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|Died||12 March 1947 (aged 87)|
|Spouse(s)||Mary Jane Featherstone (Polly), 1882-1913 (widowed)|
|Children||Alice, Seth, Harold, Ernest & George|
Smith Wigglesworth (8 June 1859 – 12 March 1947), was a British evangelist who was influential in the early history of Pentecostalism.
Smith Wigglesworth was born on 8 June 1859 in Menston, Yorkshire, England, to an impoverished family. As a small child, he worked in the fields pulling turnips alongside his mother; he also worked in factories to help provide for his family. He was illiterate as a child because of his labors.
Nominally a Methodist, he became a born again Christian at the age of eight. His grandmother was a devout Methodist; his parents, John and Martha, took young Smith to Methodist and Anglican churches on regular occasions. He was confirmed by a Bishop in the Church of England, baptized by immersion in the Baptist Church and had the grounding in Bible teaching in the Plymouth Brethren while learning the plumbing trade as an apprentice from a man in the Brethren movement.
Wigglesworth married Polly Featherstone on 2 May 1882. At the time of their marriage, she was a preacher with the Salvation Army and had come to the attention of General William Booth. They had one daughter, Alice, and four sons, Seth, Harold, Ernest and George. Polly died in 1913. His grandson, Leslie Wigglesworth, after more than 20 years as a missionary in the Congo, served as the president of the Elim Pentecostal Church.
Wigglesworth learned to read after he married Polly; she taught him to read the Bible. He often stated that it was the only book he ever read, and did not permit newspapers in his home, preferring the Bible to be their only reading material.
Wigglesworth worked as a plumber, but he abandoned this trade because he was too busy for it after he started preaching. In 1907, Wigglesworth visited Alexander Boddy during the Sunderland Revival, and following a laying-on of hands from Alexander's wife, Mary Boddy, he experienced speaking in tongues. He spoke at some of the Assemblies of God events in Great Britain. He also received ministerial credentials with the Assemblies of God in the United States, where he evangelized during the 1920s and later.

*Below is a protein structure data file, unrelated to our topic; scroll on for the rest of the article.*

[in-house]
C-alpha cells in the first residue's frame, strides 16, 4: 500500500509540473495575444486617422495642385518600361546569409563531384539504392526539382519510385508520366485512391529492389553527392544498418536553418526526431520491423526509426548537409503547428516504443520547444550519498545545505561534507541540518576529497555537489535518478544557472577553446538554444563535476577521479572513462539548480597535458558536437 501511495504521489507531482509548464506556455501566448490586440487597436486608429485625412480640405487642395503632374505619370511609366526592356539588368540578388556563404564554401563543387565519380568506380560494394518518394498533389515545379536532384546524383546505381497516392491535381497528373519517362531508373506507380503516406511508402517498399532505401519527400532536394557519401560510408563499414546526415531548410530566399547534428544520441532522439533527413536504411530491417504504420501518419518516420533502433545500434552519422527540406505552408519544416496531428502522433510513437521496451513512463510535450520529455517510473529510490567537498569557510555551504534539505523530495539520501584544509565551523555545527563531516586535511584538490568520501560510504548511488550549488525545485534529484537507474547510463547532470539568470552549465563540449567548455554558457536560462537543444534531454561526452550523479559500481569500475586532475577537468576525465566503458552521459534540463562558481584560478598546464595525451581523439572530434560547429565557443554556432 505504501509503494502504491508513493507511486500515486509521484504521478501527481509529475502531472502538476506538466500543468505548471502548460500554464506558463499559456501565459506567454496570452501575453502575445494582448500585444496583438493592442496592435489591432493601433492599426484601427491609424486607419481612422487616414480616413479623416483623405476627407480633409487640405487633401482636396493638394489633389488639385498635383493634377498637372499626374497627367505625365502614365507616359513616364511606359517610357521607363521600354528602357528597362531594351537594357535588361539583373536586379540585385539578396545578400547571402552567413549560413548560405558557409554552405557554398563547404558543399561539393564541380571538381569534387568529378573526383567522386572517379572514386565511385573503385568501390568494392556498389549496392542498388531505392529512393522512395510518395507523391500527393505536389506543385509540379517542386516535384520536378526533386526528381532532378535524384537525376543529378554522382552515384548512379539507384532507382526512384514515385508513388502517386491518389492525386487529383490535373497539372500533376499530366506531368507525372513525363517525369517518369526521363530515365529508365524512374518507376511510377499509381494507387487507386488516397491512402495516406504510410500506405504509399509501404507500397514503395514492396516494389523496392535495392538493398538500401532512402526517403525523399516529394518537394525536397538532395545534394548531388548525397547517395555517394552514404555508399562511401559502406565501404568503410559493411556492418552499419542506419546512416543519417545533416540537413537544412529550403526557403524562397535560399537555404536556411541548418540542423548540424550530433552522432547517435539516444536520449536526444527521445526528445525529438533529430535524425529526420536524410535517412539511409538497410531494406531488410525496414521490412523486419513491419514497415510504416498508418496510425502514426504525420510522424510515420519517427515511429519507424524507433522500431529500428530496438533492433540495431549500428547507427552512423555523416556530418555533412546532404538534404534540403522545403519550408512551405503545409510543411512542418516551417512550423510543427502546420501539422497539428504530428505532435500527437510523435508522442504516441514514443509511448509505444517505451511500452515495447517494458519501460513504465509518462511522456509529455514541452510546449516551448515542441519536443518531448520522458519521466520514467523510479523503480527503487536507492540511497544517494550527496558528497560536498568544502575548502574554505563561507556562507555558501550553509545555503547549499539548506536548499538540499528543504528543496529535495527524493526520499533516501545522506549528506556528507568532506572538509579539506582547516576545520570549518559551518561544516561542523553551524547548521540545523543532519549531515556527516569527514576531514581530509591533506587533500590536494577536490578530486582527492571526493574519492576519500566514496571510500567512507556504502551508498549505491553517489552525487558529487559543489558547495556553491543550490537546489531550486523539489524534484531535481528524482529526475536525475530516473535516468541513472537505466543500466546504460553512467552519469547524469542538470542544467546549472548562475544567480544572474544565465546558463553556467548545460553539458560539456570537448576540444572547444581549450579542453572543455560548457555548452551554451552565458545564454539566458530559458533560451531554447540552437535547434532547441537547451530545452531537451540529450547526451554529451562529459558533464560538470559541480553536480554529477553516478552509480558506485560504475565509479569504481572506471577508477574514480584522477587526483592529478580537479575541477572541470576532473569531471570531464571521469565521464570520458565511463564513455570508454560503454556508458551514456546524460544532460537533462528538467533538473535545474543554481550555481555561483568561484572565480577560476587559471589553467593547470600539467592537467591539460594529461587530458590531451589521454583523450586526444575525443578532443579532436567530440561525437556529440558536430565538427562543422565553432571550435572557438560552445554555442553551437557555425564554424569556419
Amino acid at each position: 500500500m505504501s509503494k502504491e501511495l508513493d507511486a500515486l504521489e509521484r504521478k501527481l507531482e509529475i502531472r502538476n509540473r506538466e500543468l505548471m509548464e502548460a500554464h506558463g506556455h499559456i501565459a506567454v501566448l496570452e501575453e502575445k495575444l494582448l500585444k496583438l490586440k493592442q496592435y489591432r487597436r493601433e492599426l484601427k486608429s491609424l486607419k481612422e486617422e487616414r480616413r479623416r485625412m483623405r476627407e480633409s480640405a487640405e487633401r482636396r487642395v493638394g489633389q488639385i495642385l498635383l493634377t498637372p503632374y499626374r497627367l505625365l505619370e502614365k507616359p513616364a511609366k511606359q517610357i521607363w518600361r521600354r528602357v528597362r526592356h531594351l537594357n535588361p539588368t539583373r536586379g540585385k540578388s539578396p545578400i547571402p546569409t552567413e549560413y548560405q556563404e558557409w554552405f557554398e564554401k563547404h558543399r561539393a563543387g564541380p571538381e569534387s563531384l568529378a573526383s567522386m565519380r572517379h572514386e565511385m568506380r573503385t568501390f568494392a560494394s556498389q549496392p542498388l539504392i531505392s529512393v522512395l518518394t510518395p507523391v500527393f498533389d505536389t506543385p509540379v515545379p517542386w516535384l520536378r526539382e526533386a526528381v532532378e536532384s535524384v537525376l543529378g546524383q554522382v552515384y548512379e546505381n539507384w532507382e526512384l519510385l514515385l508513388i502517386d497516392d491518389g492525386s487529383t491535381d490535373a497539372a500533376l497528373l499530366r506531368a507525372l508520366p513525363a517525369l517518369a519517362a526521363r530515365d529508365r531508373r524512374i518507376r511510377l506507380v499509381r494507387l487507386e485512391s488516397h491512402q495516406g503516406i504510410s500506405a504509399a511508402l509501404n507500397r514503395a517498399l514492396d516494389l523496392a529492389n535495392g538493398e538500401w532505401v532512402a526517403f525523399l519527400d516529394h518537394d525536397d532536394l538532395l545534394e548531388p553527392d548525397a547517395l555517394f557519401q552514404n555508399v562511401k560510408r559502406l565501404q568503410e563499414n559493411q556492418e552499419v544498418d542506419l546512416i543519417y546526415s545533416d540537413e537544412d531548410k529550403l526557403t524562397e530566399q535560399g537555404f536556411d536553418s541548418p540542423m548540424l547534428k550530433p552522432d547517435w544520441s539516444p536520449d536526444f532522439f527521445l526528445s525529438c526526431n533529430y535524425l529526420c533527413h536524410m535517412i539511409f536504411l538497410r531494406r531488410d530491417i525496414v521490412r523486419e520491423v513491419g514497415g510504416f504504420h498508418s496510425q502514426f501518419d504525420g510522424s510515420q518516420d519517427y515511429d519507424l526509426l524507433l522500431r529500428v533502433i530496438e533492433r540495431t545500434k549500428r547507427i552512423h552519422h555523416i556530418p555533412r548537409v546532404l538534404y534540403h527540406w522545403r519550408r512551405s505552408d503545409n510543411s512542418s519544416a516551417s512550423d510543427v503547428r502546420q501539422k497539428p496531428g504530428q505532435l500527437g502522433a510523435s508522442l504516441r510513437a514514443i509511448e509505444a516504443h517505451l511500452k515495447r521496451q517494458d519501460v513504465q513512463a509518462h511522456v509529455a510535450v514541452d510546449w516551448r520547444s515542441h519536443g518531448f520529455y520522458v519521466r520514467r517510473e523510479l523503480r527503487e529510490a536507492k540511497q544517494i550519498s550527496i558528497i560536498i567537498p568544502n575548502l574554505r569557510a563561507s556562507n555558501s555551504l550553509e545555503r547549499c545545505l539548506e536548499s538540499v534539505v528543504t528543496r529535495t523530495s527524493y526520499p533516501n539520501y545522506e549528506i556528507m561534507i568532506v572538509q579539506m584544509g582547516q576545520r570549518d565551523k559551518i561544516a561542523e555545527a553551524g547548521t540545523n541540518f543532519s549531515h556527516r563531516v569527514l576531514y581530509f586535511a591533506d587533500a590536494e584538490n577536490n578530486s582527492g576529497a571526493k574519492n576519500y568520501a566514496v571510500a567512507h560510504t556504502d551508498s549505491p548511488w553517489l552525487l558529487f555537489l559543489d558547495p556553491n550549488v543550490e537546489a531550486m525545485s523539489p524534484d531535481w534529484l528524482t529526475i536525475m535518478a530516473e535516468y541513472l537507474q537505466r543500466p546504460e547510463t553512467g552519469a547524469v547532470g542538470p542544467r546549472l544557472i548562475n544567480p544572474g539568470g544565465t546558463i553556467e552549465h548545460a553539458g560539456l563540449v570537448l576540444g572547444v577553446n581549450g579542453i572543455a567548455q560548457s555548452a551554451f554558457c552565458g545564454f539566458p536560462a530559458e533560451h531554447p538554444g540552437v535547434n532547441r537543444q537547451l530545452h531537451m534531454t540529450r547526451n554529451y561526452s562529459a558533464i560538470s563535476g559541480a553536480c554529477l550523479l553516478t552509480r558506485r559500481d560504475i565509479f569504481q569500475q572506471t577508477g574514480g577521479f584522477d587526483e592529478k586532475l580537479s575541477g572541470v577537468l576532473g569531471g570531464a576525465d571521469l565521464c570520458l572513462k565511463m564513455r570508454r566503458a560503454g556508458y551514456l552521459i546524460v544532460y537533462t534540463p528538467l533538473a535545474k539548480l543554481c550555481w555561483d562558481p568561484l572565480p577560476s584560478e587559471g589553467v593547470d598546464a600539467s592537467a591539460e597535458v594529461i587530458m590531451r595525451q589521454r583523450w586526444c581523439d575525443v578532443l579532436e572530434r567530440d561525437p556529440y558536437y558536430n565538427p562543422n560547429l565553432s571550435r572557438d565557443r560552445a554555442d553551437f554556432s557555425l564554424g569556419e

Wigglesworth believed that healing came through faith, and he was flexible in his approach. When he was forbidden to lay hands on audience members by the authorities in Sweden, he preached for a "corporate healing", by which people laid hands on themselves. He also practiced anointing with oil, and the distribution of "prayer handkerchiefs" (one of which was sent to King George V). Wigglesworth sometimes attributed ill-health to demons.
Smith largely believed his ministerial success was due to his speaking in tongues. He said:
“I want you to see that he that speaketh in an unknown tongue edifieth himself or builds himself up. We must be edified before we can edify the church. I cannot estimate what I, personally, owe to the Holy Ghost method of spiritual edification. I am here before you as one of the biggest conundrums in the world. There never was a weaker man on the platform. Language? None. Inability–full of it. All natural things in my life point exactly opposite to my being able to stand on the platform and preach the gospel. The secret is that the Holy Ghost came and brought this wonderful edification of the Spirit. I had been reading this Word continually as well as I could, but the Holy Ghost came and took hold of it, for the Holy Ghost is the breath of it, and He illuminated it to me.”
Ministering at many churches throughout Yorkshire, often at Bethesda Church at Swallownest (on the outskirts of Sheffield), Wigglesworth claimed to have had many prophecies. He also had an international ministry. He ministered in the U.S., Australia, New Zealand, South Africa, Sweden, the Pacific Islands, India, Ceylon, and several countries in Europe. Some of his sermons were transcribed for Pentecostal magazines, and these were collected into two books: Ever Increasing Faith and Faith that Prevails.